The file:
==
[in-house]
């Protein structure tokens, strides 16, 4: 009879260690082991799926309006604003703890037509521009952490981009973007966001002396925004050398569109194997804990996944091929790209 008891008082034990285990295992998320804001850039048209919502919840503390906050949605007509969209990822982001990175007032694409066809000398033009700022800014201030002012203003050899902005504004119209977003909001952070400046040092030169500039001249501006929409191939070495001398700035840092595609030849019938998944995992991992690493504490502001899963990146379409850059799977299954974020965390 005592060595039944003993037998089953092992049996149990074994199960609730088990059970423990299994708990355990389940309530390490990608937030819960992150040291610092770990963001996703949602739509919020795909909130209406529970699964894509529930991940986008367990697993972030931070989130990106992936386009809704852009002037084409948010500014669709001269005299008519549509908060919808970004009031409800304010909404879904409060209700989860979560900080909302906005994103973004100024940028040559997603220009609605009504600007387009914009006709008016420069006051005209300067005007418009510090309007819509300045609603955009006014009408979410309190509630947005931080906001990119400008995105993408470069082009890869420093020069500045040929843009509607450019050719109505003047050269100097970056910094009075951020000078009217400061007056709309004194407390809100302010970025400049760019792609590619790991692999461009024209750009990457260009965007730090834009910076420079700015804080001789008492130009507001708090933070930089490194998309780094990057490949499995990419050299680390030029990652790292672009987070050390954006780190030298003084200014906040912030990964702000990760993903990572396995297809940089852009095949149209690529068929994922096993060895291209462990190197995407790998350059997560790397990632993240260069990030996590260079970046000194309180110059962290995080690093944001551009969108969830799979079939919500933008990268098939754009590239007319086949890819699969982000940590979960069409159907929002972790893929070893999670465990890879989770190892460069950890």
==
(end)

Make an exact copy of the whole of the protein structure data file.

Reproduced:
[in-house]
């Protein structure tokens, strides 16, 4: 009879260690082991799926309006604003703890037509521009952490981009973007966001002396925004050398569109194997804990996944091929790209 008891008082034990285990295992998320804001850039048209919502919840503390906050949605007509969209990822982001990175007032694409066809000398033009700022800014201030002012203003050899902005504004119209977003909001952070400046040092030169500039001249501006929409191939070495001398700035840092595609030849019938998944995992991992690493504490502001899963990146379409850059799977299954974020965390 005592060595039944003993037998089953092992049996149990074994199960609730088990059970423990299994708990355990389940309530390490990608937030819960992150040291610092770990963001996703949602739509919020795909909130209406529970699964894509529930991940986008367990697993972030931070989130990106992936386009809704852009002037084409948010500014669709001269005299008519549509908060919808970004009031409800304010909404879904409060209700989860979560900080909302906005994103973004100024940028040559997603220009609605009504600007387009914009006709008016420069006051005209300067005007418009510090309007819509300045609603955009006014009408979410309190509630947005931080906001990119400008995105993408470069082009890869420093020069500045040929843009509607450019050719109505003047050269100097970056910094009075951020000078009217400061007056709309004194407390809100302010970025400049760019792609590619790991692999461009024209750009990457260009965007730090834009910076420079700015804080001789008492130009507001708090933070930089490194998309780094990057490949499995990419050299680390030029990652790292672009987070050390954006780190030298003084200014906040912030990964702000990760993903990572396995297809940089852009095949149209690529068929994922096993060895291209462990190197995407790998350059997560790397990632993240260069990030996590260079970046000194309180110059962290995080690093944001551009969108969830799979079939919500933008990268098939754009590239007319086949890819699969982000940590979960069409159907929002972790893929070893999670465990890879989770190892460069950890």